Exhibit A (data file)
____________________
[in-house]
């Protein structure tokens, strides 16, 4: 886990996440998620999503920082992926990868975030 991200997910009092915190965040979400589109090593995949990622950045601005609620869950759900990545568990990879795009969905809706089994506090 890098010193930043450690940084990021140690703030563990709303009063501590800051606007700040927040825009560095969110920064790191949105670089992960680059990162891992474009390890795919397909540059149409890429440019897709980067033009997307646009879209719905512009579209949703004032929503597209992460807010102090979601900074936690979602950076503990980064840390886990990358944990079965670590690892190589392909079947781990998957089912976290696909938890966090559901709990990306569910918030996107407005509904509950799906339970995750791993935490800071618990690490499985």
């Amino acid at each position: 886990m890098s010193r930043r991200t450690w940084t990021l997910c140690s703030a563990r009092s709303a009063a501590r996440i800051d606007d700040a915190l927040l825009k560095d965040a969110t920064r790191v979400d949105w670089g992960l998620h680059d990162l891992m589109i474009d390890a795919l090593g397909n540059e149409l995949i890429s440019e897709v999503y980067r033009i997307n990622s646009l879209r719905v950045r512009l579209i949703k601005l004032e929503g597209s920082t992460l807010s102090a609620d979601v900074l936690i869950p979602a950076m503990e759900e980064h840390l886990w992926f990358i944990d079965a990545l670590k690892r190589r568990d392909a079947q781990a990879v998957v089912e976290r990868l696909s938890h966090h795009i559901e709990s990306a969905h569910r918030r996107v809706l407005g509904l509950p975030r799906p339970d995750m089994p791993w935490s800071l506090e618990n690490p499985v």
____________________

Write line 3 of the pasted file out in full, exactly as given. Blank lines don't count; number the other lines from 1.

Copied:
């Amino acid at each position: 886990m890098s010193r930043r991200t450690w940084t990021l997910c140690s703030a563990r009092s709303a009063a501590r996440i800051d606007d700040a915190l927040l825009k560095d965040a969110t920064r790191v979400d949105w670089g992960l998620h680059d990162l891992m589109i474009d390890a795919l090593g397909n540059e149409l995949i890429s440019e897709v999503y980067r033009i997307n990622s646009l879209r719905v950045r512009l579209i949703k601005l004032e929503g597209s920082t992460l807010s102090a609620d979601v900074l936690i869950p979602a950076m503990e759900e980064h840390l886990w992926f990358i944990d079965a990545l670590k690892r190589r568990d392909a079947q781990a990879v998957v089912e976290r990868l696909s938890h966090h795009i559901e709990s990306a969905h569910r918030r996107v809706l407005g509904l509950p975030r799906p339970d995750m089994p791993w935490s800071l506090e618990n690490p499985v």